Flood Impact on Renewable Energy System in Malaysia
Ibrahim, Nur Atirah
Wan Alwi, Sharifah Rafidah
Abdul Manan, Zainuddin
Mustaffa, Azizul Azri
Kidam, Kamarizan

How to Cite

Ibrahim N.A., Wan Alwi S.R., Abdul Manan Z., Mustaffa A.A., Kidam K., 2021, Flood Impact on Renewable Energy System in Malaysia, Chemical Engineering Transactions, 89, 193-198.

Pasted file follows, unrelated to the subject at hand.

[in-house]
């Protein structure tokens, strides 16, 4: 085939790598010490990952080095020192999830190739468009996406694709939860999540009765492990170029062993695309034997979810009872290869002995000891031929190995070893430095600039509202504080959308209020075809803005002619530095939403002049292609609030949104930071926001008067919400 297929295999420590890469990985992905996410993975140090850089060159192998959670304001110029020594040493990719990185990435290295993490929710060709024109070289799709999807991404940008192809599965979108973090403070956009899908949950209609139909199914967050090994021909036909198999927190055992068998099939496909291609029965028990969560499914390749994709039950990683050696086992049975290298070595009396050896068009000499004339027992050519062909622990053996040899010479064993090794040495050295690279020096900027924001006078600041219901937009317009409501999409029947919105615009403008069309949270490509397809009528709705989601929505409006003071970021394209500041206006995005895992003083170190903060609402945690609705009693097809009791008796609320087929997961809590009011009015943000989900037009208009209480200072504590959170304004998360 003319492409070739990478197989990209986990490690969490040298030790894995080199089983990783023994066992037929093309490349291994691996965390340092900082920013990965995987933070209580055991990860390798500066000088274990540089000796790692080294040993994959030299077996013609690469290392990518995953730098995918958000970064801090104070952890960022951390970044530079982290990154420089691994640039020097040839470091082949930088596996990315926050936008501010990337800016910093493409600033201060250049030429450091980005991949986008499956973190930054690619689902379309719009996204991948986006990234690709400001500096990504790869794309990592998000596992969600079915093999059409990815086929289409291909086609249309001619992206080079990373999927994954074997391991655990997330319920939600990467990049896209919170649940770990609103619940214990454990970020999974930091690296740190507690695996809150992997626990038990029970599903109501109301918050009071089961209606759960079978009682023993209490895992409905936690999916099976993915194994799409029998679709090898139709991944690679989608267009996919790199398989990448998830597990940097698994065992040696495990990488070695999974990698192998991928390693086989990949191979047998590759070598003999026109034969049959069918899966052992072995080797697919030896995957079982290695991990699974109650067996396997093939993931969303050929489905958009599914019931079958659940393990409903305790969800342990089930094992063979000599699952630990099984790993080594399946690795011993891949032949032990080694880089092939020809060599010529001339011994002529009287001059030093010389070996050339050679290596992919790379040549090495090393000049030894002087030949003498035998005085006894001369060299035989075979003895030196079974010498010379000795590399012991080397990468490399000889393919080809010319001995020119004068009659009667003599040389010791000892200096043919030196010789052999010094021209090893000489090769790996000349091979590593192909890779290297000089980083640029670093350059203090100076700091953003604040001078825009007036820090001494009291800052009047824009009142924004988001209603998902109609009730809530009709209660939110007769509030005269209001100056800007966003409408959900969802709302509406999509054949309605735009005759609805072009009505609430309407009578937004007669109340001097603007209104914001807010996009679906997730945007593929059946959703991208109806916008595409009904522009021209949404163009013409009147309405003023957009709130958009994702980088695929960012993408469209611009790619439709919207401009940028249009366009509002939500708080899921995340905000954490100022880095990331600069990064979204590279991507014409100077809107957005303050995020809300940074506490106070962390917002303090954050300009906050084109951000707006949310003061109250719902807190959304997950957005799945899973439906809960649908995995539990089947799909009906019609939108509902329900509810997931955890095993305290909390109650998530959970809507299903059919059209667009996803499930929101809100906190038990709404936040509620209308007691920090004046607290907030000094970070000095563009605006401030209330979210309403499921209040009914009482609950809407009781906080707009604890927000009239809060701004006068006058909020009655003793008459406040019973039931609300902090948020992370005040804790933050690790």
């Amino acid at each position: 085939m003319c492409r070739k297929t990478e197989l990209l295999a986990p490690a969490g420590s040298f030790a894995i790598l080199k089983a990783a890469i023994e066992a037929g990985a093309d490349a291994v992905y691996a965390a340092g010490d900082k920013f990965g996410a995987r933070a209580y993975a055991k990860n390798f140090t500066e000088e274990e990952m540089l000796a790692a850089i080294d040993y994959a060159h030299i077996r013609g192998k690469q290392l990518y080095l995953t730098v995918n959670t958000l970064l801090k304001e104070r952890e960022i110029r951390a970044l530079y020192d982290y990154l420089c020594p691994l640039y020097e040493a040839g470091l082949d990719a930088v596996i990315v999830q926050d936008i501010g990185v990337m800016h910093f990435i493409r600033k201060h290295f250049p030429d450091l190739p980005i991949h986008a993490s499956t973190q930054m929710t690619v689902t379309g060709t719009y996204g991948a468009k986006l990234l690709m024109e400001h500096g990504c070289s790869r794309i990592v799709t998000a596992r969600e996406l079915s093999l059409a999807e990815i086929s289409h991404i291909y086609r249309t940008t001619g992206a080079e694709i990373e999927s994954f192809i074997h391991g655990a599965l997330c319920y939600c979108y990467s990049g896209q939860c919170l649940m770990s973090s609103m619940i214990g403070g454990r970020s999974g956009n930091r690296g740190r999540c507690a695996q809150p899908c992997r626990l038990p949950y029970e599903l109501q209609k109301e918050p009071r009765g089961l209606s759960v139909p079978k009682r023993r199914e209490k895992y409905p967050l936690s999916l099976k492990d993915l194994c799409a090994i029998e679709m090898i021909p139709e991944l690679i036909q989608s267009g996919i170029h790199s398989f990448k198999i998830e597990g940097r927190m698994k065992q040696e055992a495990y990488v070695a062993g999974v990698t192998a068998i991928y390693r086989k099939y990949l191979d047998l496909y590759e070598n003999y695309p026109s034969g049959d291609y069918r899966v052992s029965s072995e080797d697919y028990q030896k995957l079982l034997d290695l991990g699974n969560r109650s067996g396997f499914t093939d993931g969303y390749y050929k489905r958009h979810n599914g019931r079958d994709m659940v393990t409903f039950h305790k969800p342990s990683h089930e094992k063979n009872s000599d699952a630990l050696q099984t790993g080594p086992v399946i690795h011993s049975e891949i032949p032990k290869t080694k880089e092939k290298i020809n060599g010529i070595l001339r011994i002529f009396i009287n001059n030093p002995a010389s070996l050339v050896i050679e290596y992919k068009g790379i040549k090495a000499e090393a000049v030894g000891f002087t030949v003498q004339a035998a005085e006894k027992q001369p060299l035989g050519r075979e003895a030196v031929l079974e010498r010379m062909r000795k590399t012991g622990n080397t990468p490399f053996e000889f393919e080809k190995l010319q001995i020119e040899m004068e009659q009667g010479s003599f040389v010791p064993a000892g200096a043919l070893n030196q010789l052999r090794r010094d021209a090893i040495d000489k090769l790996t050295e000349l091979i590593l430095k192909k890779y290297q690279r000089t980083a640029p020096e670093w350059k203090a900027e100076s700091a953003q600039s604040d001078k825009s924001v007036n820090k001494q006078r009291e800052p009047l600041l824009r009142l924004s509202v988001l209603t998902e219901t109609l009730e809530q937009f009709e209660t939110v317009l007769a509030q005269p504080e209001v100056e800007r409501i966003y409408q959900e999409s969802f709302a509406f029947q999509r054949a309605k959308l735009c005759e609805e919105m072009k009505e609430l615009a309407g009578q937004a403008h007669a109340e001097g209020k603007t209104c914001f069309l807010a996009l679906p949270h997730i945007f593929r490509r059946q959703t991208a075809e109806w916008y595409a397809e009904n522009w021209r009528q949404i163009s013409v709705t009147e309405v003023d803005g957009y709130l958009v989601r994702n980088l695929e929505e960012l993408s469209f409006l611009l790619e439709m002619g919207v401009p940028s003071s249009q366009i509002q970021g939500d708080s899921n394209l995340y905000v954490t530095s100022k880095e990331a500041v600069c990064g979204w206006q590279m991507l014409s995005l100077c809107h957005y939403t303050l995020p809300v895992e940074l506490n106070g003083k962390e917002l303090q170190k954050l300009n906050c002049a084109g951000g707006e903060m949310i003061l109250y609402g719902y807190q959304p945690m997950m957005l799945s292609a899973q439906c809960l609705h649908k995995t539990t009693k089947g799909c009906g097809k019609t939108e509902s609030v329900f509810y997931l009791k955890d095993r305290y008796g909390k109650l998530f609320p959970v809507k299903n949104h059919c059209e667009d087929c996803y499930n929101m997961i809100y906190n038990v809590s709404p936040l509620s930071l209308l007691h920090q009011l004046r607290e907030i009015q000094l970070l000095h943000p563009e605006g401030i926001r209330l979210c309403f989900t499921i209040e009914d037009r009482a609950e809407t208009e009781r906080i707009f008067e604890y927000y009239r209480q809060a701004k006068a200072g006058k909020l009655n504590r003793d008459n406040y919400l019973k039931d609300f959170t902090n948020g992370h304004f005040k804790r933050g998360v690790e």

Renewable energy, often referred to as clean energy is derived from natural resources and does not deplete when used. Malaysia targets to achieve 31 % renewable energy generation by 2025. The availability and reliability of renewable energy resources are highly vulnerable to climate conditions. Floods, which account for almost 40 % of natural disaster can adversely affect energy resources generation, transmission and infrastructure. Malaysia as a tropical country is especially prone to floods due to the high average rainfall it receives annually. Malaysia energy policy planning has placed more emphasis on efficiency of generation and emissions reductions. The need to adapt to flood disasters and other climatic change challenges has not been adequately addressed. Due to the flood risk in Malaysia, adaptation to climate change and disasters such as flood needs to be considered in Malaysia's energy policy planning. This paper reviews scholarly papers and news articles related to the flood phenomenon in Malaysia, and analyses the impact of flood disasters on renewable energy generation and energy policy planning in this country. The findings indicate that flood has an insignificant effect on Malaysia's renewable energy power generators as they are not located in flood-prone areas. The east coast of Peninsular Malaysia, which is exposed to flooding during the monsoon season, is the most vulnerable to flood disasters. Most renewable energy generation facilities including biomass power stations, hydropower, and solar panels are located on the west coast of Peninsular Malaysia, and in Sabah and Sarawak. The potentially high risk of flash floods and unpredictable climate conditions in Malaysia should not be underestimated and must be duly considered.